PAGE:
Sunday, March 01, 2015

Eurovision Memories Part 6: the one I couldn't remember

I'm jumping into my Eurovision time machine once more for the latest in my occasional series.  And it's a bit different this time, as I'm taking a look back at a contest which, probably in all my years of Eurovision fandom, is the one I have the least memory of: Eurovision 1984.

I had a number of reasons for this.  Since 1981 I had discovered that other music existed outside the chart-pop bubble, and I started to explore the indie/alternative music scene.  Yet both that and Eurovision could both live side by side in my diverse musical world.  So, I continued to watch and enthuse over the 1981, 1982 and 1983 contests.  But something very strange happened in 1984: I lost interest in Eurovision.  It struck me recently that I had no memory of the 1984 Eurovision Song Contest, so I decided to revisit the show and explore the reasons why it was the one I couldn't remember.

As I said in a previous post, you had to feast on every little scrap of information about the contest back in those days, and it was only the Eurovision Song Contest previews which gave you any idea of what the songs sounded like.  I can't even remember watching these, but I made sure that I would tune into the contest anyway.

With my growing interest in alternative music, I had not only drifted away from mainstream pop but briefly lost interest in music from other countries too.  By that time the 1984 Eurovision Song Contest rolled round, it was less relevant for me than it had ever been.

Luxembourg had won in 1983, and at the time that had been a major disappointment for me.  So in the time-honoured tradition, the 2014 contest was hosted by Luxembourg's RTL, with the multi-lingual - and somewhat 'quirky' for the time - host Desiree Nosbusch. Watching the contest now, I remember why I didn't remember it.  None of the songs floated my boat, and it was downhill all the way from the first song - and that year's winner - "Diggi-Loo Diggi-Ley".

To this day, that song remains one of my least favourite ESC songs/winners: despite their exuberant performance, the Herreys delivered the type of song which the UK media uses to beat the contest over and over again to this day.  I had invested in Sweden's entries since Abba and this just disappointed me on a grand scale.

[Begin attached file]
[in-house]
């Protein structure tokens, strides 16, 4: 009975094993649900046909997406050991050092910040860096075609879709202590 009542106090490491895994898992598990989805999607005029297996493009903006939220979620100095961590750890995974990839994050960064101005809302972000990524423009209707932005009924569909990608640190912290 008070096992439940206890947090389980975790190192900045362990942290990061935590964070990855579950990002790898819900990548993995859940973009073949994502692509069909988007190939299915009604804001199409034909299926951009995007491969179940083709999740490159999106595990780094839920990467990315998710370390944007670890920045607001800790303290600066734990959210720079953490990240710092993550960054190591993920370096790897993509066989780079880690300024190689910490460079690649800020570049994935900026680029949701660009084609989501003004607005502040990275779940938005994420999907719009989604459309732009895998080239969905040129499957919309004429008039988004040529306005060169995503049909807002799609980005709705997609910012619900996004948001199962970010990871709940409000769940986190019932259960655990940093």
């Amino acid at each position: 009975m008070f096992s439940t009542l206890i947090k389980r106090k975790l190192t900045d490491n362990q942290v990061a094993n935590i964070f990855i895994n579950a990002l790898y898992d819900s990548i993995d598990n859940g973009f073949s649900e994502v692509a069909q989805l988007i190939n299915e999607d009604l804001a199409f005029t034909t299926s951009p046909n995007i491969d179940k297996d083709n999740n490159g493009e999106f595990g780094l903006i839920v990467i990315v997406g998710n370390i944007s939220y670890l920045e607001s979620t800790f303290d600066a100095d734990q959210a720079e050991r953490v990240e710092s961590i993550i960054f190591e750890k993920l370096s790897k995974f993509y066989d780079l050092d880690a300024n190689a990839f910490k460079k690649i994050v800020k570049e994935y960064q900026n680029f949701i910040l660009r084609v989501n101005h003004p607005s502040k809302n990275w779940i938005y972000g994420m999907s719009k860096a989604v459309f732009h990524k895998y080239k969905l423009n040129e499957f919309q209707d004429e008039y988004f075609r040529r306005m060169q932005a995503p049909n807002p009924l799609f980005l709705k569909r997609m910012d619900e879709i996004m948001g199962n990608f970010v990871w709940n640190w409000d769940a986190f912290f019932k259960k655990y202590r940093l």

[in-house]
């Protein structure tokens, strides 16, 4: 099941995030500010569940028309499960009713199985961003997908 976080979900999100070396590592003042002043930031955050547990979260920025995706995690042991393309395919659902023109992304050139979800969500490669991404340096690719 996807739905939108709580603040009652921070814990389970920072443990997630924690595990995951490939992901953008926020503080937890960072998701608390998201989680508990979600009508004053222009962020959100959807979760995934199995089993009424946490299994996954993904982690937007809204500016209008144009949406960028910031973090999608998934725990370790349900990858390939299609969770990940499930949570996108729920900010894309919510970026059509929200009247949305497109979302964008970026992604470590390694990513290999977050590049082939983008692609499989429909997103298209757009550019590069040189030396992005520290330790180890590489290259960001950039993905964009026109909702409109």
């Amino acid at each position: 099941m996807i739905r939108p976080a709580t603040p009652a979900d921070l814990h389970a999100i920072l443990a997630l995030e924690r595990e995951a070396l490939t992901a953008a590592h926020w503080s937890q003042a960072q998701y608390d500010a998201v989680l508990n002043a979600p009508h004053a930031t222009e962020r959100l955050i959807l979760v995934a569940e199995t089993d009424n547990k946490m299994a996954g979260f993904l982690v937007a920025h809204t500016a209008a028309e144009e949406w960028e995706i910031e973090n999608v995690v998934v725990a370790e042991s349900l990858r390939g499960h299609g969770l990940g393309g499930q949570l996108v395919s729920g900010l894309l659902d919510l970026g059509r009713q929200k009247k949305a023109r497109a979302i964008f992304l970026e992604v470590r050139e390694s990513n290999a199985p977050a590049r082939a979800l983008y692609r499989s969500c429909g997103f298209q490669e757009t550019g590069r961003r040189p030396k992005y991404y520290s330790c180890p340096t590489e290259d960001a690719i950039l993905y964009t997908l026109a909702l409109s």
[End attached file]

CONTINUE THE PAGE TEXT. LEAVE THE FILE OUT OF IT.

It's all terribly bland, until Norway's Dollie de Luxe at least try to drag the over-the-top 80s into their performance, but the fact remains that for me, this falls short of their original MGP performance.

Over in Ireland meanwhile we had a young Linda Martin competing with the impressive Terminal 3, written by Johnny Logan.  I do remember at the time that I'd have been happy with this winning. Only that and "Lenge Leve Livet" are the only 1984 ESC songs I still play.

Looking back at the 1984 contest it seemed to be somebody else's idea of what a song contest of the 80s should look like, with all those nods to 80s fashion, but the sounds definitely belonged to another time and place. (In the UK's case that would be Detroit in the 60s as Belle and the Devotions tried to recreate the sound (if definitely not the look) of that era with "Love Games") but the look and feel of the whole contest is brutally old-fashioned for its time.    

Yet even in those days I had a little Swedish obsession going on, so despite my hatred of the Herreys and their boots and dance routine and diggy-loo-ing there was one redeeming feature.  Sweden would be hosting Eurovision the next year and by that time I would be back in love with the contest again.  

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